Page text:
I learned a lot from this novel. Do your homework, draw a map, develop the background so you can write with authority, even if you don’t reveal everything you know. Work out the details, because they add substance. One trick I’ve found McDevitt often uses is to have a character read a book, watch a movie, take part in a role play. You read about it and dismiss the scene as a bit of “adding substance” – and then later in the book, a character draws on that earlier experience to work something out. Nice.
This was a five star read if ever there was one. But on top of that, I learnt a lot about the gentle art of writing. And for that I’ll always be grateful.
What genre does the book fit under? It’s one of the catch-cries of publishing. Where do we put the book on the shelf? Which other books are its peers? That decision isn’t always easy, and Fred Limberg’s The Last Analog Summer is a case study, if you will.
Here’s the blurb
Welcome to Dodge, Iowa. Population: Frustrated. Why? Because it’s a digital dead-zone…a lonely analog island in an ocean of corn.
Old cars, record players, and some radios work okay—but there are no iPods, no internet, no video games or laptop computers, no cell phones, and some days…not much hope, it seems, for kids who’ve visited the big city.
The government insists an ancient magnetic meteorite is buried beneath the town. That’s what fries everything electronic. Uh-huh…right.
And, hey…pay no attention to the razor-fenced tower complex way out there in the corn, guarded by gun-toting camo-dudes. What secret compound? What power surges?
What a bunch of Bullthit!
Kevin, Tandy, and Deke, just graduated, are desperate to get out of Dodge. Trouble is, they’re flat broke and stuck in a bad ‘60’s movie. A mountain of debt looms, as well as a mountain of doubt.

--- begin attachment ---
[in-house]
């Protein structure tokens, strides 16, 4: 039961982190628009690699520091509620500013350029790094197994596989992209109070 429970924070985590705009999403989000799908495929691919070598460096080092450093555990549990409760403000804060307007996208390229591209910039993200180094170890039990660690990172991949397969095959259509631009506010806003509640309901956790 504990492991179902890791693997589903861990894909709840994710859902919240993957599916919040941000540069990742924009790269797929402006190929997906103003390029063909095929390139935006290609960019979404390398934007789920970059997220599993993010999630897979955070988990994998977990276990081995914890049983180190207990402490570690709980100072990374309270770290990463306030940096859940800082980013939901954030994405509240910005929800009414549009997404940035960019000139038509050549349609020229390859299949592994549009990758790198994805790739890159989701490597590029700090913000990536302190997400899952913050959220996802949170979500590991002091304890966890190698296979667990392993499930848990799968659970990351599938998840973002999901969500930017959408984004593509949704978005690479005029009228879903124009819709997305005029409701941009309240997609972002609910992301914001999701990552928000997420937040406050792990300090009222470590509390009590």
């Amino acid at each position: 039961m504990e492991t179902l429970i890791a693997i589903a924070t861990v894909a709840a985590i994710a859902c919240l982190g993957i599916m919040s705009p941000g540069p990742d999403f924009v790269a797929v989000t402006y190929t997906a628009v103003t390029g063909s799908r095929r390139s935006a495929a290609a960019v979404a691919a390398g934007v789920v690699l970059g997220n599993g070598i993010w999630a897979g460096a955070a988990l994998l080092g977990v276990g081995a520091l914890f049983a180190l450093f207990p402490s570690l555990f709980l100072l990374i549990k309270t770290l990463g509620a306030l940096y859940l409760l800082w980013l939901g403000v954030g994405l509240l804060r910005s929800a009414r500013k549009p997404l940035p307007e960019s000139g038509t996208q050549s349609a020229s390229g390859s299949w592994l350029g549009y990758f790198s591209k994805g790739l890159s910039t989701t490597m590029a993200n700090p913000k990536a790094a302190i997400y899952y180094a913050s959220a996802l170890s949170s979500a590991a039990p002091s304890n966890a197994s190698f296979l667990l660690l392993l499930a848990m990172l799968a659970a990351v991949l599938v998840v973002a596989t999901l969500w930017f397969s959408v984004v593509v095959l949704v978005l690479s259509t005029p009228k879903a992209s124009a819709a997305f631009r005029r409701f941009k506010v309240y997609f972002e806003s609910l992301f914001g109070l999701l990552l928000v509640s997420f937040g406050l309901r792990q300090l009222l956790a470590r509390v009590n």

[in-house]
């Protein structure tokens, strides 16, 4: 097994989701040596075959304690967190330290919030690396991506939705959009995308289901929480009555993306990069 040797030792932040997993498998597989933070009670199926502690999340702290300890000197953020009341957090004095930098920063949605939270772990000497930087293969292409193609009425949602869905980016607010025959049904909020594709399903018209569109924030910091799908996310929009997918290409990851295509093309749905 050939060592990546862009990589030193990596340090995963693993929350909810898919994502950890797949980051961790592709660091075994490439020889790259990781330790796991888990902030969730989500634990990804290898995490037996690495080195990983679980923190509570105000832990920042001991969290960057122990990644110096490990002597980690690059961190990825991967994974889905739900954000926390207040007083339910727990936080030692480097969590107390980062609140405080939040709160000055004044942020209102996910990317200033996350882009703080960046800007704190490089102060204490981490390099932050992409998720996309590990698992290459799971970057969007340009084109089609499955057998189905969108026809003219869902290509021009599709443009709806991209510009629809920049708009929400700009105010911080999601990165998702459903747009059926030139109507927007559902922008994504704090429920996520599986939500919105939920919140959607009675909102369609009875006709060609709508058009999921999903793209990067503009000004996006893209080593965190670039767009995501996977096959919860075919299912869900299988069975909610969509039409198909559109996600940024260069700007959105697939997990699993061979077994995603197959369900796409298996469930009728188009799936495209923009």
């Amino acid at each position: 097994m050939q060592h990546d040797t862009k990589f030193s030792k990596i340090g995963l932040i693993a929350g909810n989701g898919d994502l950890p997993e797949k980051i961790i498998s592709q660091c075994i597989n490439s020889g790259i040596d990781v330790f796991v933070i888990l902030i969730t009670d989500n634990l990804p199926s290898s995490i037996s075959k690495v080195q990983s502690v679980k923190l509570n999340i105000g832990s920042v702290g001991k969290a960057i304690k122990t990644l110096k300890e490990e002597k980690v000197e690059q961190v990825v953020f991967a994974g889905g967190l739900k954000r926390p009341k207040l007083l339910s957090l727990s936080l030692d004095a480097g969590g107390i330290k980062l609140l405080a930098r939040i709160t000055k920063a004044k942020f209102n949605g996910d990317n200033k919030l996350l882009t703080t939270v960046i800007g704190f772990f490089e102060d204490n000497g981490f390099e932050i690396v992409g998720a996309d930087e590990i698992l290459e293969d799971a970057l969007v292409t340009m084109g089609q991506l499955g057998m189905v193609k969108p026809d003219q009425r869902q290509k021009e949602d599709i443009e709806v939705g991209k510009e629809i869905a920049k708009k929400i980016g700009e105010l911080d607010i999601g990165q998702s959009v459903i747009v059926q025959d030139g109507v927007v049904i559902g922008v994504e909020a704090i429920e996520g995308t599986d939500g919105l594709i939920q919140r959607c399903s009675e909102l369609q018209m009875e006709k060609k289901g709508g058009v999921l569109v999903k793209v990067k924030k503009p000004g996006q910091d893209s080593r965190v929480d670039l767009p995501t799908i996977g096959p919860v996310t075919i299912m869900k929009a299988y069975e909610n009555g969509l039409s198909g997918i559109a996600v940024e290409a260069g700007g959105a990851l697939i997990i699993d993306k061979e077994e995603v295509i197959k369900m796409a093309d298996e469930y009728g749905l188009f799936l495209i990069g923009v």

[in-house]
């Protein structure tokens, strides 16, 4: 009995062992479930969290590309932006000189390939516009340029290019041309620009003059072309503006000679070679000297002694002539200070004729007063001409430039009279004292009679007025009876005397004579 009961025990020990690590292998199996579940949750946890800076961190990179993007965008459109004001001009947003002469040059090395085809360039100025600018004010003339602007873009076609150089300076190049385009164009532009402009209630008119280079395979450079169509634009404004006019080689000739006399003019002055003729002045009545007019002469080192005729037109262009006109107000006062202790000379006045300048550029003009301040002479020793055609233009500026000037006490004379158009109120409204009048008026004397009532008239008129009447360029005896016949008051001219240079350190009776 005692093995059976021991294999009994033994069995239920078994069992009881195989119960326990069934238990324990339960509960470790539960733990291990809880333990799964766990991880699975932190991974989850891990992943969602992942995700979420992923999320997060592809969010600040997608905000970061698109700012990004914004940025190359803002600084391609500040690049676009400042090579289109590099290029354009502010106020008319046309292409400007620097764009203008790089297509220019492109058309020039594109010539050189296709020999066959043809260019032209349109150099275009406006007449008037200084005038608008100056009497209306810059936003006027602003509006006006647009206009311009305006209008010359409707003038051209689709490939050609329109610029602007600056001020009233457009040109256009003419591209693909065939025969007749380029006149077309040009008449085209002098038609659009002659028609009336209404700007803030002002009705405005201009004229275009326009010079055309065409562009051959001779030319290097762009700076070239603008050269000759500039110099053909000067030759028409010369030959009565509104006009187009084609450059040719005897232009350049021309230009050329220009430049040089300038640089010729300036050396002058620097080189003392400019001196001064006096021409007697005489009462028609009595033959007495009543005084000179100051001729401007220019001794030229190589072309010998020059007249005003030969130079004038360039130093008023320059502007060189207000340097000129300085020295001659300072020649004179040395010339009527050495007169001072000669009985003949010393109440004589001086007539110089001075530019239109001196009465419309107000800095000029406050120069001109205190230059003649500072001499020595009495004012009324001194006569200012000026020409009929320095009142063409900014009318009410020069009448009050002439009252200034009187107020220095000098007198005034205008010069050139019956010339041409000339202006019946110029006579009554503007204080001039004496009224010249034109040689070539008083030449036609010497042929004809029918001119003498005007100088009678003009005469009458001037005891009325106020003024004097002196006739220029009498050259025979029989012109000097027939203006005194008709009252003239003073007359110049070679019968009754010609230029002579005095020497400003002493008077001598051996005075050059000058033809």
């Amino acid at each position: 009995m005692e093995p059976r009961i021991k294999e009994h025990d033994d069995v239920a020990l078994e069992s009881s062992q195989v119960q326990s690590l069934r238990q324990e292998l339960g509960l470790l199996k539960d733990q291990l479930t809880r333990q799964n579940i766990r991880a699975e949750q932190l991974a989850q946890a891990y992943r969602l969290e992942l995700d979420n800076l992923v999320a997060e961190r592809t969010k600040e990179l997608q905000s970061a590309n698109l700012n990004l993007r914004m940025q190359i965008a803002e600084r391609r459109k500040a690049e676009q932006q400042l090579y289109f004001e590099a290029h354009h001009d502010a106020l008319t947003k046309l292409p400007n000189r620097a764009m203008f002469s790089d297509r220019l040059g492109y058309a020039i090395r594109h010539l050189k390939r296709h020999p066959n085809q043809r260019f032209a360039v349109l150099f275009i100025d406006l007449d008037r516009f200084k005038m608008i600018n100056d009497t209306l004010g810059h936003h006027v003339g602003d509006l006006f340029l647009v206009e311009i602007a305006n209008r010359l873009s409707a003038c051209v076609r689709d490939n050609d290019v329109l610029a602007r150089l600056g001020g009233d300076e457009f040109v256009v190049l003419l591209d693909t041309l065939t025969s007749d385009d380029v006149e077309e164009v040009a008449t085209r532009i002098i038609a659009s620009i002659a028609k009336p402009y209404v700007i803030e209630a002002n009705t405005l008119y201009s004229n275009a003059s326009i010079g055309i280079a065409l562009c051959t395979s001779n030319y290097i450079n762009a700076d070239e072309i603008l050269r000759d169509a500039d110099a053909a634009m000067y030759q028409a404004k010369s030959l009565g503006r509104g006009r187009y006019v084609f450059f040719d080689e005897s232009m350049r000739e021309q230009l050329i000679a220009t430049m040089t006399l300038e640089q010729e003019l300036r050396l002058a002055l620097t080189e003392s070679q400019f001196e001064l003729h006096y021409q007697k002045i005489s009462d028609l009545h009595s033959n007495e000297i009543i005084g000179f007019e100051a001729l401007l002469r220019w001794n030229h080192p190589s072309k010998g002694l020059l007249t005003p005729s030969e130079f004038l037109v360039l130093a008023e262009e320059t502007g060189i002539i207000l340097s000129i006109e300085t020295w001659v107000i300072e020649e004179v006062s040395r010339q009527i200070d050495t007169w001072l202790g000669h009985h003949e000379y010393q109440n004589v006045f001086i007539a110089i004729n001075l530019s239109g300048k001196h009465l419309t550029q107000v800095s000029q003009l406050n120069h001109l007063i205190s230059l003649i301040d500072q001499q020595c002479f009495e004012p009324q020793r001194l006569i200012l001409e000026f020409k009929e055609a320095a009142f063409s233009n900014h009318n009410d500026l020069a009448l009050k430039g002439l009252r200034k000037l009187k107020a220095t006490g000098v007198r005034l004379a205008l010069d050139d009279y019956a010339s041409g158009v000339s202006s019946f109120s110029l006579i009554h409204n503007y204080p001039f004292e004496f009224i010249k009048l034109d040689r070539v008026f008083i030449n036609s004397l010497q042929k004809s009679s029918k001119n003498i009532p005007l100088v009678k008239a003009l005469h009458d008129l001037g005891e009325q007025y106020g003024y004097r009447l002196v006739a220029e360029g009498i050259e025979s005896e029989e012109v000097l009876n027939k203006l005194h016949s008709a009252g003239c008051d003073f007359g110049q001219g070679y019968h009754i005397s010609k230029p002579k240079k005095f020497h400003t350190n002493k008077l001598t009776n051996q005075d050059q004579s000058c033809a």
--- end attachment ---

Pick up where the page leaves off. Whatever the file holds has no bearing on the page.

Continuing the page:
Then Deke stumbles across ‘The Stratocaster’ at a farm auction. It’s old…way old…a pristine sunburst ’57 Strat. And it’s valuable…way valuable. They know immediately it’s their ticket out, a head-start on a real life…of having a chance.
The Last Analog Summer is a coming-of-age thriller—quirky, funny, tender at times, and full of worrisome twists. Kev, Tandy, and Deke desperately try to hang onto the old guitar. If it isn’t the town punk tricking them at the auction, it’s his misguided mom giving it to the radio preacher at WWJD, because, well… that’s what Jesus would do. And just when they have Reverend Diz on board— Ivy and Remy’s antics, which are antagonizing the camo-dudes to no end as they try to finally get some answers about the tower surges, go horribly wrong.
Will it take an Act-of-God, intervention by the mysterious and enigmatic Elston Gunn, or maybe…an all-out invasion by the U.S. Army to get the Stratocaster in their hands, once and for all?
On the face of it, this is out-and-out YA. After all, a YA book normally has protagonists in their late teens, and the main plot arc is ‘coming of age’. This book shouts all those things.
If you said the names Buddy Holly, the Big Bopper , or Ritchie Valens to your average sixteen-year-old, he/she would give you one of those looks. What? Who? But if you’re my age (I’m in my sixties), the songs would play in your head. You might even start to sing the words. If you knew… Peggy Sue… I’ll stop there.
This book commences with a prologue, on that fatal winter’s day when Holly and his mates died in a plane crash. Old farts like me will know the names, know the songs, know about that accident. It’s a brilliant prologue because when it’s finished, the reader knows something the main characters do not, and this fact adds so much to the story of the Stratocaster, which is the star of the show. I found myself thinking, ‘if you only knew’ – rather a lot. Take heed, all those who favour prologues. They’re fine, if they have a real purpose. This one has.
But as they say, that’s not all. The other aspect of this story which takes it over into adulthood, is the town itself. Dodge, Iowa, with its old cars, vinyl records, an all-purpose bar-come-eatery and church on Sundays. The corn is beginning to grow, the water flows around a great, big rock in the creek, where the kids gather to talk and do a bit of skinny-dipping. Kevin angles for a kiss, and hopes for more. School’s finished, so they need jobs. Any kind of job.
Do you remember all that stuff? I do. Maybe not in small-town, middle America, but it wasn’t so very different down in Western Australia when I was growing up. The offset of that, is I appreciate all the modern technology, so I can indulge in a bit of nostalgia, while still understanding how the kids would feel, effectively cut off from their own generation.